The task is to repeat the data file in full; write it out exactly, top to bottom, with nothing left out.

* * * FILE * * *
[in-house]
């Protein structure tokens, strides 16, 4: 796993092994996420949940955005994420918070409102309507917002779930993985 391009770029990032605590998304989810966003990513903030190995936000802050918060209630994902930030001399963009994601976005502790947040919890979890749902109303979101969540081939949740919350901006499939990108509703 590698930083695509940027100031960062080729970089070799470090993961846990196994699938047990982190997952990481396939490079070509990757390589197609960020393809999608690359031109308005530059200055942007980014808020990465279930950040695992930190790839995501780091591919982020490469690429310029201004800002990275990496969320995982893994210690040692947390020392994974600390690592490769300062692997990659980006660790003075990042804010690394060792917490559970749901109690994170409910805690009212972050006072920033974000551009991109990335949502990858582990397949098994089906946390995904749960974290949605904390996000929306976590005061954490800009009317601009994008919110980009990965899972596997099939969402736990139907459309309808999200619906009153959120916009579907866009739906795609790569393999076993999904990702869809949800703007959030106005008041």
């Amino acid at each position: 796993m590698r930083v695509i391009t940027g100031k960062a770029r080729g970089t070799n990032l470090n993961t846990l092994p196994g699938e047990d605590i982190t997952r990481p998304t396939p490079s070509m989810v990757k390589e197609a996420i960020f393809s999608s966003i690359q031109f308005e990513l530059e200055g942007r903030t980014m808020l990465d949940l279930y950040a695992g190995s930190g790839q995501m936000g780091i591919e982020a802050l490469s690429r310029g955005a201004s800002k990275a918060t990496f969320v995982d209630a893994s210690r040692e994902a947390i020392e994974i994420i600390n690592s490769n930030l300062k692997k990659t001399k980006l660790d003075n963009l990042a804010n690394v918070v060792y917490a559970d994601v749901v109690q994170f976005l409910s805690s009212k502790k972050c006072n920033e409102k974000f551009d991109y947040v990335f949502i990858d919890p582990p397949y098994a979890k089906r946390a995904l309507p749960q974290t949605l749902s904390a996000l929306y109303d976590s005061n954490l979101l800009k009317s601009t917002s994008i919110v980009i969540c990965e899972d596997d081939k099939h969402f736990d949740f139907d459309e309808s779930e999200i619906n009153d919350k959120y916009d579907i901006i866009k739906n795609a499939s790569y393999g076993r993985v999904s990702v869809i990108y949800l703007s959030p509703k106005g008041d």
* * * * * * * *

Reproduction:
[in-house]
């Protein structure tokens, strides 16, 4: 796993092994996420949940955005994420918070409102309507917002779930993985 391009770029990032605590998304989810966003990513903030190995936000802050918060209630994902930030001399963009994601976005502790947040919890979890749902109303979101969540081939949740919350901006499939990108509703 590698930083695509940027100031960062080729970089070799470090993961846990196994699938047990982190997952990481396939490079070509990757390589197609960020393809999608690359031109308005530059200055942007980014808020990465279930950040695992930190790839995501780091591919982020490469690429310029201004800002990275990496969320995982893994210690040692947390020392994974600390690592490769300062692997990659980006660790003075990042804010690394060792917490559970749901109690994170409910805690009212972050006072920033974000551009991109990335949502990858582990397949098994089906946390995904749960974290949605904390996000929306976590005061954490800009009317601009994008919110980009990965899972596997099939969402736990139907459309309808999200619906009153959120916009579907866009739906795609790569393999076993999904990702869809949800703007959030106005008041």
């Amino acid at each position: 796993m590698r930083v695509i391009t940027g100031k960062a770029r080729g970089t070799n990032l470090n993961t846990l092994p196994g699938e047990d605590i982190t997952r990481p998304t396939p490079s070509m989810v990757k390589e197609a996420i960020f393809s999608s966003i690359q031109f308005e990513l530059e200055g942007r903030t980014m808020l990465d949940l279930y950040a695992g190995s930190g790839q995501m936000g780091i591919e982020a802050l490469s690429r310029g955005a201004s800002k990275a918060t990496f969320v995982d209630a893994s210690r040692e994902a947390i020392e994974i994420i600390n690592s490769n930030l300062k692997k990659t001399k980006l660790d003075n963009l990042a804010n690394v918070v060792y917490a559970d994601v749901v109690q994170f976005l409910s805690s009212k502790k972050c006072n920033e409102k974000f551009d991109y947040v990335f949502i990858d919890p582990p397949y098994a979890k089906r946390a995904l309507p749960q974290t949605l749902s904390a996000l929306y109303d976590s005061n954490l979101l800009k009317s601009t917002s994008i919110v980009i969540c990965e899972d596997d081939k099939h969402f736990d949740f139907d459309e309808s779930e999200i619906n009153d919350k959120y916009d579907i901006i866009k739906n795609a499939s790569y393999g076993r993985v999904s990702v869809i990108y949800l703007s959030p509703k106005g008041d």